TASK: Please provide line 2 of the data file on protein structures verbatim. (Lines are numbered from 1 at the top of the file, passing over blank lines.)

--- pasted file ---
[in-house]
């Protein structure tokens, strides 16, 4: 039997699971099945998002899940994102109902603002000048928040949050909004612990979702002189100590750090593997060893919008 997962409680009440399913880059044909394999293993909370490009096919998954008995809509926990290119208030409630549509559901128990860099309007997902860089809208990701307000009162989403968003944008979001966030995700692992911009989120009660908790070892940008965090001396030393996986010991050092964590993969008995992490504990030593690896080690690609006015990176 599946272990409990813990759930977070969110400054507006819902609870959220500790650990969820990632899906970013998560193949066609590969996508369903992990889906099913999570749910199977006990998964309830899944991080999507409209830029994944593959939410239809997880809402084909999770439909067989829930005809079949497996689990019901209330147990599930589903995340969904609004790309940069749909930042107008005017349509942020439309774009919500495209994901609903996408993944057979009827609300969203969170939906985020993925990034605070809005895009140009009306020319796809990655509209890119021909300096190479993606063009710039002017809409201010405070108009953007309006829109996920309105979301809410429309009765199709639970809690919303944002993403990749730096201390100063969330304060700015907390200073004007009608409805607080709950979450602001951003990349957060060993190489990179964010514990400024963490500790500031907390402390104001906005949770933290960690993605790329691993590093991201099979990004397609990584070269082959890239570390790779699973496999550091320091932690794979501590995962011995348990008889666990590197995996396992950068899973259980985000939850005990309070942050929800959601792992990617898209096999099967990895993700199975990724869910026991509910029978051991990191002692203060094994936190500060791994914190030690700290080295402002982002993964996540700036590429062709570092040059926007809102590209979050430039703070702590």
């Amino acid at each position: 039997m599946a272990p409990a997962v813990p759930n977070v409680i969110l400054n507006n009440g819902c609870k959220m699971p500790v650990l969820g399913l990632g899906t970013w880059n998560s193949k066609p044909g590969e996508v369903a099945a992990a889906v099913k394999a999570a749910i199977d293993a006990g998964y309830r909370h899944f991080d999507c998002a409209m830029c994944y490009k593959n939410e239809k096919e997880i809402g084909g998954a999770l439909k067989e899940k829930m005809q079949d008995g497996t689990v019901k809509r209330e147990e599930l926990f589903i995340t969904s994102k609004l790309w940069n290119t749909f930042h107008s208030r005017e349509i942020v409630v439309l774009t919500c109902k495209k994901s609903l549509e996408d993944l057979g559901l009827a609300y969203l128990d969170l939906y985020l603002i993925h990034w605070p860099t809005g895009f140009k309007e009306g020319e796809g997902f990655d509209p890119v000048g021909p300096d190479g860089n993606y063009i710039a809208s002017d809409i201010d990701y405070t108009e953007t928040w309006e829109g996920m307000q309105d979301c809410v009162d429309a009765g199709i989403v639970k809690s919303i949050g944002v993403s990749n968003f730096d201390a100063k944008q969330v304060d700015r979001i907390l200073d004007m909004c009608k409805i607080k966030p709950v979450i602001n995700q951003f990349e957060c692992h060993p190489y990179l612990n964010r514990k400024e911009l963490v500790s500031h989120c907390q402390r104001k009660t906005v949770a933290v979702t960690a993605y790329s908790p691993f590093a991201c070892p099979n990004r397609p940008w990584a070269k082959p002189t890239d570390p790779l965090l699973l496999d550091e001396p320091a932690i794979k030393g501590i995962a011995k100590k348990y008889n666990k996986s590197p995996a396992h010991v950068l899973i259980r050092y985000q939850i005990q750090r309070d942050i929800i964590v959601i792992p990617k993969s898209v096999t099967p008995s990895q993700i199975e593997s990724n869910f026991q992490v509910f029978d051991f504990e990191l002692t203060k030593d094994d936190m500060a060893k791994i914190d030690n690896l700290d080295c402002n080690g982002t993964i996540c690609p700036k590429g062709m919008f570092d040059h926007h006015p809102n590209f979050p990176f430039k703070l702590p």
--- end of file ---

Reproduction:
């Protein structure tokens, strides 16, 4: 039997699971099945998002899940994102109902603002000048928040949050909004612990979702002189100590750090593997060893919008 997962409680009440399913880059044909394999293993909370490009096919998954008995809509926990290119208030409630549509559901128990860099309007997902860089809208990701307000009162989403968003944008979001966030995700692992911009989120009660908790070892940008965090001396030393996986010991050092964590993969008995992490504990030593690896080690690609006015990176 599946272990409990813990759930977070969110400054507006819902609870959220500790650990969820990632899906970013998560193949066609590969996508369903992990889906099913999570749910199977006990998964309830899944991080999507409209830029994944593959939410239809997880809402084909999770439909067989829930005809079949497996689990019901209330147990599930589903995340969904609004790309940069749909930042107008005017349509942020439309774009919500495209994901609903996408993944057979009827609300969203969170939906985020993925990034605070809005895009140009009306020319796809990655509209890119021909300096190479993606063009710039002017809409201010405070108009953007309006829109996920309105979301809410429309009765199709639970809690919303944002993403990749730096201390100063969330304060700015907390200073004007009608409805607080709950979450602001951003990349957060060993190489990179964010514990400024963490500790500031907390402390104001906005949770933290960690993605790329691993590093991201099979990004397609990584070269082959890239570390790779699973496999550091320091932690794979501590995962011995348990008889666990590197995996396992950068899973259980985000939850005990309070942050929800959601792992990617898209096999099967990895993700199975990724869910026991509910029978051991990191002692203060094994936190500060791994914190030690700290080295402002982002993964996540700036590429062709570092040059926007809102590209979050430039703070702590």